 Thermomechanic
 Convert thermal energy directly into mechanical stress
• e.g. bimetallic valves
heat
heat
 High pressure range
 Relatively slow response
 High power consumption
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Active Valves
 Thermomechanic
 Convert thermal energy directly into mechanical stress
• e.g. shape-memory alloys
Fig. 6.17c from N.-T. Nguyen, S. T. Wereley, Fundamentals and
Applications of Microfluidics, Artechouse, 2002, p. 270.
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Active Valves
 Piezoelectric
 Material expands due to applied voltage
Fig. 4.4 from O. Geschke, H. Klank, and P.Telleman, Microsystem Engineering of Lab-on-a-Chip Devices,
Wiley-VCH, 2008, p. 42.
 High pressure range
 Low displacements
 Large power consumption
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Active Valves
 Electrostatic
 Uses electrical attraction/repulsion
Fig. 6.21a from N.-T. Nguyen, S. T. Wereley, Fundamentals and
Applications of Microfluidics, Artechouse, 2002, p. 280.
 Non-linear forces
 Large movements
 Very fast response time
 Low power (but high voltages)
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Active Valves
 Electromagnetic
 Uses applied magnetic field
Fig. 6.22c from N.-T. Nguyen, S. T. Wereley, Fundamentals and
Applications of Microfluidics, Artechouse, 2002, p. 282.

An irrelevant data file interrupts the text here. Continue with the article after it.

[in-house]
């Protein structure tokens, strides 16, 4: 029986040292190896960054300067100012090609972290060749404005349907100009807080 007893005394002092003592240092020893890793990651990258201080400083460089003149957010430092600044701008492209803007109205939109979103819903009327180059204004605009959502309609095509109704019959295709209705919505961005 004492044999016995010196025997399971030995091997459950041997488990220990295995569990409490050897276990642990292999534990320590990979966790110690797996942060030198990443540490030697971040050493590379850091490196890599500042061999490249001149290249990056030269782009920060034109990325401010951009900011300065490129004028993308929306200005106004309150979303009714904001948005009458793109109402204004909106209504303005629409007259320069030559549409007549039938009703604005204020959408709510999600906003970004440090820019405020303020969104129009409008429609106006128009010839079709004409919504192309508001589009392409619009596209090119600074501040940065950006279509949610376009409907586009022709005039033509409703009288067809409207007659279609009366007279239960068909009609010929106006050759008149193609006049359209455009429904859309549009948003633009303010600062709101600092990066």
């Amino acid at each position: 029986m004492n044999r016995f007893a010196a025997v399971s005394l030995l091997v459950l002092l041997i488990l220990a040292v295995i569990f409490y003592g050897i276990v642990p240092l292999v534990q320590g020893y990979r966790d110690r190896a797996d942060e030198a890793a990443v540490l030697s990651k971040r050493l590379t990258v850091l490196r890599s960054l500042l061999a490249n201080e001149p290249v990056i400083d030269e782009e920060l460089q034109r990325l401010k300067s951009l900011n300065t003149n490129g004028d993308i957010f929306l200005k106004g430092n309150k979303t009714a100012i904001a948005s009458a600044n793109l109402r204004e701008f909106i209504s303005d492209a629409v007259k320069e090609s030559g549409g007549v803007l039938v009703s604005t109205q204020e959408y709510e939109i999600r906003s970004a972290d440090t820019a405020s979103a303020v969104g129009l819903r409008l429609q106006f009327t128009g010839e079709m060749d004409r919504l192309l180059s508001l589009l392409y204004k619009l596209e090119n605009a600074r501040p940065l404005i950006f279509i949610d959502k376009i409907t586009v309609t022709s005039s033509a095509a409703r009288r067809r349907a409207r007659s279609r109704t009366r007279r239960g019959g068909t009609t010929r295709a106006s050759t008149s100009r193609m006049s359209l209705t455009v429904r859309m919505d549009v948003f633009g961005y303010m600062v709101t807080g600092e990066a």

 Large movements
 Low power
 Fast response time
 Have to integrate magnetic materials
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Active Valves
 Electrochemical
 Uses gas bubbles generated by the electrolysis of water
Fig. 6.23a from N.-T. Nguyen, S. T. Wereley, Fundamentals and
Applications of Microfluidics, Artechouse, 2002, p. 285.
 Low pressure
 Slow response time
 High power consumption
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Passive vs. Active Valves
 Passive
• No power
• Simple design
• Relatively simple integration
• Cannot modify operation
• Leaky
 Active
• Can modify operation
• Power required
• Complex design/integration
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Valve Design Considerations
 There is no optimum valve for all applications
 Important questions
 What kind of fluids will come into contact with the valves?
 How often do we need the valves to operate?
• Many times per minute
• A few times total
 Can we afford to exhaust energy on actuating the valves?
 Will an off-chip method be better?